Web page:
|ESPN.com: Summer 2008||[Print without images]|
|After the Olympics are over, Michael Phelps plans to follow coach Bob Bowman back to the North Baltimore Aquatic Center in Baltimore.|
"I do like to keep the pressure up," Bowman said, "because that's how he gets better. It's not like every day I'm in his face, but when somebody's that good, you have to coach hard to keep him going."
|Bob Bowman has been working with Michael Phelps since the swimmer was 11 years old.|
"We had breakfast at 8. We usually have breakfast at 7, but this morning, it was at 8. Before that, he usually takes a shower, so at 7:30, he was up and showered. We went at 8 for breakfast. At 8:30, we were on a bus to [the Water Cube], then we did some stretching and warm-ups for 30 to 40 minutes. Then he puts on his [competition] suit and does more warm-ups. Then he swims, and after that, he has lactose testing to make sure everything's in order. Today, he had a massage -- normally he has doping, [but] he didn't today. He always has a massage. Then he'll eat, take a nap and then come back on the bus and do it all again, usually twice a day. I always plan those warm-ups so they are exactly timed. He starts stretching two hours before [a race] and is in the water an hour and a half before. He's always done those things, really." That sound hands-on enough? He also is in charge of the competition schedule. Bowman selects the meets and decides which events Phelps will swim when he gets there. It was Bowman's prescient decision to subject his star pupil to a seemingly suicidal mission at a meet in Columbus, Ohio, last April: swim three finals within 45 minutes against some of the best competition in the nation. He finished fourth in the 100 breaststroke, second in the 200 freestyle and first in the 100 butterfly while maintaining a heavy training schedule.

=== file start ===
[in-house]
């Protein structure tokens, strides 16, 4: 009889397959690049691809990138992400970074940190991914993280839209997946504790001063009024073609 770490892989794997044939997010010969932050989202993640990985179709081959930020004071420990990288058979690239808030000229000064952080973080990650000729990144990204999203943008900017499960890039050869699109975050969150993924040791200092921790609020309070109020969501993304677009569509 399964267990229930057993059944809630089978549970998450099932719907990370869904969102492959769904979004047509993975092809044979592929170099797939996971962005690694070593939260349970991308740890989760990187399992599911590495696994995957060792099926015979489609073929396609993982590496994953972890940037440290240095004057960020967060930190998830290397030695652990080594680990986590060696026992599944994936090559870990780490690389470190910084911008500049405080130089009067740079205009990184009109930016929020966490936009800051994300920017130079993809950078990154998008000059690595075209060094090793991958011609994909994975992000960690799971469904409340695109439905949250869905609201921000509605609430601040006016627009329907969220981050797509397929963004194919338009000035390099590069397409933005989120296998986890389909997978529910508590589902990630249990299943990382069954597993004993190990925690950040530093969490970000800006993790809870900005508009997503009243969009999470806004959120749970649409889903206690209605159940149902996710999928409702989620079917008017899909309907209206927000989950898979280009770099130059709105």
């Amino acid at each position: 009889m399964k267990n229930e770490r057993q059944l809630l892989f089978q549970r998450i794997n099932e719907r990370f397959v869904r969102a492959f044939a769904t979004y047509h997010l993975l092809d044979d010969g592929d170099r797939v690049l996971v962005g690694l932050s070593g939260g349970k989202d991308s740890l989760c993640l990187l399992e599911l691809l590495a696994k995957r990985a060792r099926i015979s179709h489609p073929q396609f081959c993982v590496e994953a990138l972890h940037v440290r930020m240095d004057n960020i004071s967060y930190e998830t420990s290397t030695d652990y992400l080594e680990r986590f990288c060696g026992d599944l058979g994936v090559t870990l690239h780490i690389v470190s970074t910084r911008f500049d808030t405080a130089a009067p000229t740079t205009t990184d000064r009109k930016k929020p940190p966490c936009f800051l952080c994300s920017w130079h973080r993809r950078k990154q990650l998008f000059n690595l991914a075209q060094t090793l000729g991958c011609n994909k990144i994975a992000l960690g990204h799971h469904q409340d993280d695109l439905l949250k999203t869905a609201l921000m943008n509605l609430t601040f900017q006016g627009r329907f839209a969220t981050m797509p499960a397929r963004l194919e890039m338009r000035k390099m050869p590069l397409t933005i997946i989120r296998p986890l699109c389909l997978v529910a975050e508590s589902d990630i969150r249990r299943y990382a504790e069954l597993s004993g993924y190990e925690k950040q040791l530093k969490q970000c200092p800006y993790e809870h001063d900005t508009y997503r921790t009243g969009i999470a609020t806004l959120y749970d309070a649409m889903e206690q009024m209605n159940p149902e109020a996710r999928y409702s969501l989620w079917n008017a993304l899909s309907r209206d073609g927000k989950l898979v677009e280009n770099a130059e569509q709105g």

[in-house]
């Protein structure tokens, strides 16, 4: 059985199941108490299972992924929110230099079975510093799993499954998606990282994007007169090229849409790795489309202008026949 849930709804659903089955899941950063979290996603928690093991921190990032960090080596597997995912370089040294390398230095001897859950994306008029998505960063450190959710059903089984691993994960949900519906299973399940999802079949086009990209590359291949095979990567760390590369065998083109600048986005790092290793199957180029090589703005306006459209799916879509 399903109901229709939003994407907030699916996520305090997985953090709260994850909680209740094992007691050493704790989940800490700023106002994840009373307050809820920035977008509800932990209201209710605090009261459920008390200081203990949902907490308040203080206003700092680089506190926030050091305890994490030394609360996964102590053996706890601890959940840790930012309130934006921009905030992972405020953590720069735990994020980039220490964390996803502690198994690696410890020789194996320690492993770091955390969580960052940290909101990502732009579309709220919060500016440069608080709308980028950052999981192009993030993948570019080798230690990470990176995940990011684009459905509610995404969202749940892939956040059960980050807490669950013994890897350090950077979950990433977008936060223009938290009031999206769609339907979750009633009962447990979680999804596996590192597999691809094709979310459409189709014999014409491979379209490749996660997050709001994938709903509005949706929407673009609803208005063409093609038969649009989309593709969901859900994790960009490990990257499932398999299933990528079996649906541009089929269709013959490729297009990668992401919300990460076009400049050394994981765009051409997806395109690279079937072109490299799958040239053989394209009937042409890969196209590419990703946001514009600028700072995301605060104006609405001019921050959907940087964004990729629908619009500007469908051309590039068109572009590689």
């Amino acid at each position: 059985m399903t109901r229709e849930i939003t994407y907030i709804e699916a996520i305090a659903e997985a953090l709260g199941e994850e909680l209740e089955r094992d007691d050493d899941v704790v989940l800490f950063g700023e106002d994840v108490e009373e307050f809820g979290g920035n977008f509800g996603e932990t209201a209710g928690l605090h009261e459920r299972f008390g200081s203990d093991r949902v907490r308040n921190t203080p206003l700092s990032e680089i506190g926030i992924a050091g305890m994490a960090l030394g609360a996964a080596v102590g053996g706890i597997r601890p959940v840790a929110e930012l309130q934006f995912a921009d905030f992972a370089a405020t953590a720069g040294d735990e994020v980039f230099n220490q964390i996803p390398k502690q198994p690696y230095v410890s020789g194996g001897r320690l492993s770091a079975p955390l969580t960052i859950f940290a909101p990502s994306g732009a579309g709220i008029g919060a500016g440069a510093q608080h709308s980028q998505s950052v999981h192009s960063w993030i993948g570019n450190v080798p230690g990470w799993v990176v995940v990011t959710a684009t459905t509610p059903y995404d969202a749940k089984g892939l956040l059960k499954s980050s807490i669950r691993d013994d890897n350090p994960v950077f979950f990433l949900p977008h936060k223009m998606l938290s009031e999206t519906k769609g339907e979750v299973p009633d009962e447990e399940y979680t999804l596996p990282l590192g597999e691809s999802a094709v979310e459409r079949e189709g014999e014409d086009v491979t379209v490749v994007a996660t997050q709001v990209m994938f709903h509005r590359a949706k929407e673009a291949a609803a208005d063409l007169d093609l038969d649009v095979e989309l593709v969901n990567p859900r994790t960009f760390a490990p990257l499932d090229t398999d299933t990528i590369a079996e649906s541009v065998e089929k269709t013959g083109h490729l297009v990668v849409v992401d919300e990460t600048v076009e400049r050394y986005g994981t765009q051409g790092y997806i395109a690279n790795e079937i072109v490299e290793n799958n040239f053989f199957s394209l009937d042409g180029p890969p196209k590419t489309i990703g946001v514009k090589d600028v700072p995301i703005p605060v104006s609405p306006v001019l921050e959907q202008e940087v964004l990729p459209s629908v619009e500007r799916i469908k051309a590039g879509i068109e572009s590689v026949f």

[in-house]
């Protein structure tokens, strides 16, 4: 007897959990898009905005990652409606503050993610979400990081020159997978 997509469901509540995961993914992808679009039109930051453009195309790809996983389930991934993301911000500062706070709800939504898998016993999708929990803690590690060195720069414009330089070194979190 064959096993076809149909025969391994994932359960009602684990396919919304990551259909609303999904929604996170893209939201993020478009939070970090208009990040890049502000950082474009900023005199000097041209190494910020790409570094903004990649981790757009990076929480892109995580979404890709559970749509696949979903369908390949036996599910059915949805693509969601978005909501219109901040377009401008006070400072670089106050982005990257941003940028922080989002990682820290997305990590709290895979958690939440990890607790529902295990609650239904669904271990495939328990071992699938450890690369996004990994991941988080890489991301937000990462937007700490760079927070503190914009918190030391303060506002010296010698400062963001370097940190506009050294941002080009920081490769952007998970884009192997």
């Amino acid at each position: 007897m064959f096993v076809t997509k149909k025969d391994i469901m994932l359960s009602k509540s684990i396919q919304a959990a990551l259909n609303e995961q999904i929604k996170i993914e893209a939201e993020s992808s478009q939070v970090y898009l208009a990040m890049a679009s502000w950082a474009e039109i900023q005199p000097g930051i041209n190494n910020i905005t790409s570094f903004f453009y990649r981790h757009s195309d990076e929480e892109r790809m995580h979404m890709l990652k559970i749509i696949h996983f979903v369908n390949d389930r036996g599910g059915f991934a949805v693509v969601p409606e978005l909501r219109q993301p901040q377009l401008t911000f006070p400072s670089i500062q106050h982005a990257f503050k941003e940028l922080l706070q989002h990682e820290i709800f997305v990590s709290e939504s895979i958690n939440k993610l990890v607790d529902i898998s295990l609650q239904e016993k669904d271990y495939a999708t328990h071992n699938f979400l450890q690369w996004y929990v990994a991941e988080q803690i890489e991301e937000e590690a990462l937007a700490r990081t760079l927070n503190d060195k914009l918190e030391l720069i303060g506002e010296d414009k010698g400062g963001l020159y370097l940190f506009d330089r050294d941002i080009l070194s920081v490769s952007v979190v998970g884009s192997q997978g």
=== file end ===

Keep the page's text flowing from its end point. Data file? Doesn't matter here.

|Bob Bowman says he has gradually loosened his grip on Phelps -- outside of the pool -- as the swimmer has gotten older.|
At the trials, Bowman sat alongside the 23-year-old Phelps in almost every news conference. As often as not, Phelps would shrug a response to a question and defer to Bowman for the answer. "I just swim," Phelps has said, over and over. And it's true. Bowman handles everything else. Bowman first put together the quest for eight gold medals in 2004, when Phelps was 19. He's tinkered with it a bit in the four years since Phelps won six gold medals and two bronze in Athens, and the most notable change was a relocation to Michigan as the coach of the Wolverines. When Bowman moved, Phelps went with him. And now that Bowman has announced a return to North Baltimore Aquatic Center after the Olympics, Phelps will go back there with him, too. "We've been through a lot together and will be together the next four years," Phelps said.
After serving as Michigan's head swimming coach and serving as head of Club Wolverine in Ann Arbor, Mich., Bob Bowman will be moving back to the North Baltimore Aquatic Club after the Olympics. Phelps will follow him there.
Bowman will serve as head of NBAC and will receive a salary from the club (Bowman's exact salary is unknown, but some coaches at elite-level clubs make six-figure salaries). Any swimmers who independently work with Bowman, such as Phelps, pay for the coach's services. Bowman reportedly also receives money from Speedo and other endorsements. Various media outlets reported Phelps makes $5 million a year in endorsements. Bowman made $80,000 when he went to Michigan in 2004, plus a car, according to reports.-- Amy Rosewater, staff